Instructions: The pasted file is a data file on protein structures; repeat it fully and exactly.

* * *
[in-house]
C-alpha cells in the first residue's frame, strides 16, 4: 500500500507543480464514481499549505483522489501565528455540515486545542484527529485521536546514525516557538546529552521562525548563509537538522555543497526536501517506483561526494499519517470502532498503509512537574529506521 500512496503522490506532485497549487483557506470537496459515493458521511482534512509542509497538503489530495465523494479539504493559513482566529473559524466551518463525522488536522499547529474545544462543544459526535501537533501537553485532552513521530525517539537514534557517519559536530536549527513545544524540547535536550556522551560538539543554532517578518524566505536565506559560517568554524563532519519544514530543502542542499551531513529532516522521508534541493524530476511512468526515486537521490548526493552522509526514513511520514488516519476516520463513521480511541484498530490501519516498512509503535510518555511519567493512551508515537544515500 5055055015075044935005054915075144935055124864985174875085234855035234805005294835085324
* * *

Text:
[in-house]
C-alpha cells in the first residue's frame, strides 16, 4: 500500500507543480464514481499549505483522489501565528455540515486545542484527529485521536546514525516557538546529552521562525548563509537538522555543497526536501517506483561526494499519517470502532498503509512537574529506521 500512496503522490506532485497549487483557506470537496459515493458521511482534512509542509497538503489530495465523494479539504493559513482566529473559524466551518463525522488536522499547529474545544462543544459526535501537533501537553485532552513521530525517539537514534557517519559536530536549527513545544524540547535536550556522551560538539543554532517578518524566505536565506559560517568554524563532519519544514530543502542542499551531513529532516522521508534541493524530476511512468526515486537521490548526493552522509526514513511520514488516519476516520463513521480511541484498530490501519516498512509503535510518555511519567493512551508515537544515500 5055055015075044935005054915075144935055124864985174875085234855035234805005294835085324